already been produced and can be contemporary or
    historical, qualitative or quantitative.
  • Secondary sources include
  • Documents
  • Letters
  • Diaries
  • Autobiographies
  • Referencing other forms of research and using
    quotes

44
Cont Secondary Research
  • The benefits of the use of secondary sources
    include
  • Save time and money
  • May provide information and access to historical
    data
  • May be used to prove or disprove an argument or
    theory
  • May be used to offer general background
    information
  • Can be used to set the scene of the research and
    its findings
  • May be useful for putting the research into
    context
  • Researchers must always carefully consider the
    reliability and validity of secondary sources.
  • (http//libweb.surrey.ac.uk/library/skills/Introdu
    ction20to20Research20and20Managing20Informati
    on20Leicester/page_24.htm)

45
References
  • Bradley, M. E. (2000). Methods of Research.
    Retrieved January 6, 2013, from
    http//faculty.frostburg.edu/mbradley/researchmeth
    ods.html
  • Chan, A. (1998). What is Research. Language and
    Learning Unit. The building rural research
    capacity program. NSW Institute of rural clinical
    services and teaching. Retrieved January 6, 2013,
    from
  • http//www.pdfdownload.org/pdf2html/view_online.p
    hp?urlhttp3A2F2Fwww.nswphc.unsw.edu.au2Fpdf2
    FShortCResMetRuralSep062Fresearch.pdf
  • Doing Research.define your topic. (2008).
    Memorial University of Newfoundland. Retrieved
    January 6, 2013, from http//www.library.mun.ca/in
    struction/doingresearch/define.php
  • Evaluate Your Information. (2007). Retrieved
    January 6, 2013, from
  • http//www.library.okstate.edu/infolit/step4
    .htm
  • Research. An Encyclopedia Britannica Company.
    (2013). Retrieved January 6, 2013, from
    http//www.merriam-webster.com/dictionary/research
  • Research Methods Interview. Retrieved January 6,
    2013, from https//www.k12.gov.sk.ca/docs/social/p
    sych30/support_materials/research_methods.htm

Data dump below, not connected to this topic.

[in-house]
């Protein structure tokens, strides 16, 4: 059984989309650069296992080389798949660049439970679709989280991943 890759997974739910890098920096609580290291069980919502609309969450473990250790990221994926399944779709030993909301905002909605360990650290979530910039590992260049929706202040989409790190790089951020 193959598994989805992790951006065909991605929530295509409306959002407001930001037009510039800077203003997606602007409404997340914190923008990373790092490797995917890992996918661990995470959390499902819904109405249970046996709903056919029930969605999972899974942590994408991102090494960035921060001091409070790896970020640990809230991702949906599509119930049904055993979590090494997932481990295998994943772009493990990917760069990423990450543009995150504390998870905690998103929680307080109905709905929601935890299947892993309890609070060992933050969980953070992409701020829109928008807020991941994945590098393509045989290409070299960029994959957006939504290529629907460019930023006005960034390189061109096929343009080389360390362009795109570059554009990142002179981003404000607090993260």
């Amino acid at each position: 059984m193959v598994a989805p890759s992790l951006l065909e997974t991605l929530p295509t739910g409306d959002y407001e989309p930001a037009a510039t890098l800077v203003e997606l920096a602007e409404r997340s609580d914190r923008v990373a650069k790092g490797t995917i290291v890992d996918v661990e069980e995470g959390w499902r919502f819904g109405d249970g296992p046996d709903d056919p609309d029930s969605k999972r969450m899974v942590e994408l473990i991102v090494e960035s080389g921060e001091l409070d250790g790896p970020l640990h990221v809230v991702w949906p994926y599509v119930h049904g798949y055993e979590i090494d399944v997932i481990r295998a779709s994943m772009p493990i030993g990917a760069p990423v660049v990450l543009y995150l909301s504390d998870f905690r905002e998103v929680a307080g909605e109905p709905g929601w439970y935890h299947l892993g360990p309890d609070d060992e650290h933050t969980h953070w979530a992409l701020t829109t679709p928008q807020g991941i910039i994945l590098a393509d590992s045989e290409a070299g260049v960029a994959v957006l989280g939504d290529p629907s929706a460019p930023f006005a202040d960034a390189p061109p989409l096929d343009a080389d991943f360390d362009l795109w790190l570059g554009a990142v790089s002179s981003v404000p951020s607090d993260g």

• Secondary Research. Retrieved January 6, 2013,
    from http//libweb.surrey.ac.uk/library/skills/In
    troduction20to20Research20and20Managing20Info
    rmation20Leicester/page_24.htm
  • Soy, S.K. (1997). The Case Study as a Research
    Method. Unpublished paper, University of Texas at
    Austin. Retrieved January 6, 2013, from
    http//www.gslis.utexas.edu/ssoy/usesusers/l391d1
    b.htm

46
  • Survey Research. (2013). Colorado State
    University. Retrieved January 6, 2013, from
    http//writing.colostate.edu/guides/guide.cfm?guid
    eid68
  • The Experimental Method. Retrieved January 6,
    2013, from http//www.holah.karoo.net/experimental
    _method.htm
  • The Importance Of Research- Why We Do Research.
    (2009). Retrieved January 6, 2013, from
    http//www.articlesbase.com/self-help-articles/the
    -importance-of-research-why-we-do-research-793360.
    html
  • What is primary research. And how do I get
    started? (2013). Retrieved January 6, 2013, from
    http//owl.english.purdue.edu/owl/resource/559/01/
  • What is Research. Retrieved January 6, 2013, from
    http//www.pdfdownload.org/pdf2html/view_online.ph
    p?urlhttp3A2F2Fwww2.infohio.org2Frpc2Fdocs2
    Fstep12FWhatIsResearch.pdf
  • What is Research. Retrieved January 6, 2013, from
    http//www.pdfdownload.org/pdf2html/view_online.ph
    p?urlhttp3A2F2Fwww.sportsci.org2Fjour2F0201
    2FWhat_is_research.pdf

47
Review of the session
  • What is Research?
  • What Research is Not?
  • Research in Different Disciplines
  • Why Research is Conducted?
  • Where is it Conducted?
  • Attributes of a Good Research
  • Steps in the Research Process
  • Key stages in the Research Process
    Representations of the Research Process
  • Major Designs of Research
  • Attributes of Qualitative Research
  • Attributes of Quantitative Research
  • Main Types of Qualitative and Quantitative
    research

48
  • Thank you very much!
About PowerShow.com